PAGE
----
Long Term Response of the Earth System to Anthropogenic CO2 Emissions

U. Mikolajewicz, M. Gröger, E. Maier-Reimer, G. Schurgers, M. Vizcaíno & A. Winguth*
Max-Planck-Institute for Meteorology, Bundesstr. 53, 20146 Hamburg, Germany, mikolajewicz@dkrz.de
*) Center for Climatic Research, Madison, USA

1. Introduction

Model: MPI Earth System Model for paleo studies including atmosphere (ECHAM), ocean (LSG), ocean biogeochemistry (HAMOCC), terrestrial biosphere (LPJ), and ice sheets (SICOPOLIS).
Experiments: Starting from spinup with preindustrial conditions (CO2 prognostic). Prescribed CO2 concentrations increasing with 1% compound stabilized at 2x, 3x and 4x times the preindustrial level. Each experiment has been integrated for 1000 years. An additional experiment (4xrad280) has been integrated where the atmospheric radiation has been calculated with 280 ppm. This experiment has been used together with the 4x experiment to analyse the effect of climate changes on CO2 uptake.

2. Climate Changes

Fig.1: Time series, x-axis: time in years, all plots show 10-year running mean (high resolution)

The global mean warming (see fig. 1b) and the intensified freshwater at high latitudes (see fig. 1e) lead to a weakening of the deep water formation both in the North Atlantic (see fig 1c) as well as in the Southern Ocean (not shown). In the experiments with CO2 doubling and tripling this reduction is modest and the strength of the overturning reaches after a century almost the values of the control run, the overturning cells are shallower compared to the control run (compare figs. 1c and 1d). In the case of a quadrupling of CO2 concentrations deep water formation collapses completely. In the Ross Sea deep convection sets in after a few hundred years and intermediate water formation in the North Pacific strongly intensifies. In contrast the Atlantic shows no deeper convection, neither in the North Atlantic nor in the Weddell Sea. The result is a completely stagnant deep Atlantic without any significant overturning circulation.

2xCO2(high resolution):

3xCO2(high resolution):

4xCO2(high resolution):

Fig.2: Change in surface air temperature [K] averaged over the years 300 to 399 of the experiments relative to the climate of the control run.

The experiments with CO2 doubling (2x) and tripling (3x) show the typical warming patterns of other models. Stronger warming over land than over oceans, maximum warming in high northern latitudes. Over the north Atlantic an area with a weak cooling can be seen where the convection is reduced. The collapse of formation of North Atlantic Deep water in this experiment has substantially reduced the northward heat transport in the Atlantic. The result is a zone with vigorous cooling extending almost over the entire northern North Atlantic.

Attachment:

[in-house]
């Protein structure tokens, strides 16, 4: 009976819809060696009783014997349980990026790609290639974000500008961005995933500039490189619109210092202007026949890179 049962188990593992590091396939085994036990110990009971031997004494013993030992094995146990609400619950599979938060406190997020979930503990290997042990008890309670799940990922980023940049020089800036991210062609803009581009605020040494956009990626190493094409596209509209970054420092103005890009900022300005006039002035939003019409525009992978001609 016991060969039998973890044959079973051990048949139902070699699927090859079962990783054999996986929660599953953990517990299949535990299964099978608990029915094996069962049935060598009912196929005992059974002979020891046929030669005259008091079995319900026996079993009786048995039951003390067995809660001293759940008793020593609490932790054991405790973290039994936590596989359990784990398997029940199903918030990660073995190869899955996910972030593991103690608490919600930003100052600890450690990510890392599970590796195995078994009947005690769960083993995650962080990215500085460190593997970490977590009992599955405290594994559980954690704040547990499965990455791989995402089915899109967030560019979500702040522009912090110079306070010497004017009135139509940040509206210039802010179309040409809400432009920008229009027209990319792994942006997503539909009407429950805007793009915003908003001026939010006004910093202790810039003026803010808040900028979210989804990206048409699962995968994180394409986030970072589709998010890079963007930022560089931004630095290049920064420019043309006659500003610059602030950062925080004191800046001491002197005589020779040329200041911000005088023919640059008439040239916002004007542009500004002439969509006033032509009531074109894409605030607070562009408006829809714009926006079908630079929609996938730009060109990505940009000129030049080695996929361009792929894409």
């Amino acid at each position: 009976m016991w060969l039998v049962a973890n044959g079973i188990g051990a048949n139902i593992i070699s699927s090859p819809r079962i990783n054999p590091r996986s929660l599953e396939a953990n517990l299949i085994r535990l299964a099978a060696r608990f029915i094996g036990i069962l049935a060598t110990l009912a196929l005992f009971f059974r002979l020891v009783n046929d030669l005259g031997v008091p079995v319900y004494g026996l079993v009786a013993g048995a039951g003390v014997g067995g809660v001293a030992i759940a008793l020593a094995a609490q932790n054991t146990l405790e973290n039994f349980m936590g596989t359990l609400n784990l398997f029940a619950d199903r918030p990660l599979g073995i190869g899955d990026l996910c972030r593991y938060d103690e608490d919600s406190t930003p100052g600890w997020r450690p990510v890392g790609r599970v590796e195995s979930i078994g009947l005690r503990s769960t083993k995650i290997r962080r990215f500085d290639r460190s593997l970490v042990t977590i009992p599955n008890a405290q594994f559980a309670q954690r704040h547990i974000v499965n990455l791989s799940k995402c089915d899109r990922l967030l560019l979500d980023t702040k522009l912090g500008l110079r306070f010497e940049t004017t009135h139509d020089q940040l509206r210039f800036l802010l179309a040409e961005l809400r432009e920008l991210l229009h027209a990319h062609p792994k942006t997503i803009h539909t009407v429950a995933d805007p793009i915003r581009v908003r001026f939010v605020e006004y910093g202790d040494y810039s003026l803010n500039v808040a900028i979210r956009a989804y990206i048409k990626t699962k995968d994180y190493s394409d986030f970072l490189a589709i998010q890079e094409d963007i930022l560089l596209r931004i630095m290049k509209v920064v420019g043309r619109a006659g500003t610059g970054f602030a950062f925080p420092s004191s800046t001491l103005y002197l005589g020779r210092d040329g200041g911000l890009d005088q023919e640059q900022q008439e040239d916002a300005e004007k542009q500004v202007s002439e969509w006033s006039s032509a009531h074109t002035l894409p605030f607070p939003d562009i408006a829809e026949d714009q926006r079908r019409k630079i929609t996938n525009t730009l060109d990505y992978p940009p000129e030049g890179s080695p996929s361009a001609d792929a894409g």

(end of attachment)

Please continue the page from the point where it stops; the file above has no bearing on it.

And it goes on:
3. Changes in Ice Sheets

Fig.3: Time evolution of ice sheets [global sea level equivalent in m] (high resolution)

2xCO2 3xCO2 4xCO2

Fig.4: Change in ice thickness of Greenland at the end of the experiments in m

The doubling and tripling experiment show a rather similar pattern of changes in the Greenland ice sheet: Melting near the coast and an area of intensified accumulation due to stronger snowfall in North Greenland. In the experiment with fourdoubling the pattern is strongly changed. The cooling over the North Atlantic leads to a reduction in snowfall. The reduction in ice thickness in east Greenland is due to reduced snowfall rather than to melting. Consequently, the overall melting of Greenland is strongest in the CO2 tripling experiment. The overall contribution to global mean sea level rise is more than 1 m. However, this effect is almost completely balanced by an increase in the volume of the Antarctic ice sheet due to enhanced precipitation (see Fig. 3).

4.Carbon Uptake

Fig.5: Time series of uptake of anthropogenic carbon by terrestrial biosphere (solid) and ocean (dashed) displayed are 20 year running means. (high resolution)

During the phase of rising atmospheric CO2 concentrations the terrestrial biosphere and the ocean take up almost equal amounts of carbon. After the atmospheric composition is held constant the terrestrial uptake is reduced strongly and reaches almost equilibrium after approx. 100 years. The ocean uptake is continuing, but weakening through time. At the end of the experiments it is still almost 20% of the peak value. The reduced ventilation of the deep ocean, a weakening of the biological pump and the temperature dependence of carbon release from soil are responsible for the lower rate of carbon sequestration (see Fig. 5, experiments 4x and 4xrad280).


This set of experiments shows the importance of using an earth system model to study the anticipated long term effects of anthropogenic CO2 emissions.

Matthias Gröger (groeger@dkrz.de)
Maxim Sein
Last modified: December 07 2004.